A woman has joined a United States Navy special forces unit for the first time, the newest gender line to have fallen in the five years since women have been able to apply for any combat job in the military.
The Navy said Thursday the woman is the first female graduate from a special warfare training pipeline that feeds Navy SEALs and other elite commando. A Navy spokesman told The Associated Press that the woman will not be identified, a standard guideline for members of special forces.
In a statement, Rear Adm. Hugh W. Howard III, commander of US Naval Special Warfare Command, said the woman’s graduation was “an extraordinary achievement.”
“Like her colleagues, she has demonstrated the character, cognitive and leadership skills required to join our force,” he said.
The Navy said in a press release that the soldier was among 17 graduates of what would become what she calls crew members for special war aircraft. She will be part of a personnel team that trains at the Naval Special Warfare Center in Coronado, California.
SWCC personnel specialize in what the Navy calls “covert deployment and extraction” that require expertise not only in weapons and navigation, but also in engineering and skydiving. Only about 35 percent of SWCC candidates have degrees, the Navy said.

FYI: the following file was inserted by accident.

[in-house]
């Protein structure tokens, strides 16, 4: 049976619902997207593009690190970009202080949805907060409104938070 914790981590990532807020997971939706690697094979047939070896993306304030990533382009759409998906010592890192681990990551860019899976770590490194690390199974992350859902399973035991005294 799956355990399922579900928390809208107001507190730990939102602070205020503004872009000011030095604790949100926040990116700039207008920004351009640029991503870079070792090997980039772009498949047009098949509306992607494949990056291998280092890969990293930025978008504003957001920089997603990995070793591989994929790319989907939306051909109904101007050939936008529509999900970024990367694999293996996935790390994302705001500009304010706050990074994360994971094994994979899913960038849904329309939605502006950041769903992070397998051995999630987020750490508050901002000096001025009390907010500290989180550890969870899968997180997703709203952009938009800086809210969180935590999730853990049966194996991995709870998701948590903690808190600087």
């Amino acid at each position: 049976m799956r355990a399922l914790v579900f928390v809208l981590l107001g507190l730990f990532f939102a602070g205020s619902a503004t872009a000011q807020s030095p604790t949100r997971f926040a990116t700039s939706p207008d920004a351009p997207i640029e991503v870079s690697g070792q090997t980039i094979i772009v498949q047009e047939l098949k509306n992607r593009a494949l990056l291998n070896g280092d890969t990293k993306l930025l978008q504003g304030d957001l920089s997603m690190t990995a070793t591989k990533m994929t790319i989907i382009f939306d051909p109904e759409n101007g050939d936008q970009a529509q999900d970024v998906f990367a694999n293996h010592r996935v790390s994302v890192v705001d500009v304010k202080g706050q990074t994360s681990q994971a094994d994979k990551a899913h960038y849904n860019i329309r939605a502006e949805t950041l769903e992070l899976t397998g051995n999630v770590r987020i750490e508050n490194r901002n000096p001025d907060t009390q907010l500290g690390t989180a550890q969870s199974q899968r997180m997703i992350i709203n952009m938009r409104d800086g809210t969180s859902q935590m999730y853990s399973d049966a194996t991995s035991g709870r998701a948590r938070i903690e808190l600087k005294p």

The woman, who graduated Thursday, will be among the operators of three special boat teams that transport Navy SEALs and carry out their own secret missions, The AP reported.
According to a CNN report, she is one of 18 women who tried to become SWCC or SEAL; 14 of them did not complete the 37-week special war training course. Three other women are currently being trained to become Navy SEALs or SWCC operators, CNN said, citing a Navy spokesman.
Navy officials in the United States were not immediately available for comment early Friday.
The proportion of women in the US military has been rising steadily for decades. When the draft ended in 1973, women made up 2 percent of the troops and 8 percent of the officer corps in the U.S. military, according to an analysis of the Department of Defense’s Council on Foreign Relations data that did not include statistics from the U.S. Coast Guard. By 2018, those numbers had risen to 16 and 19 percent, respectively.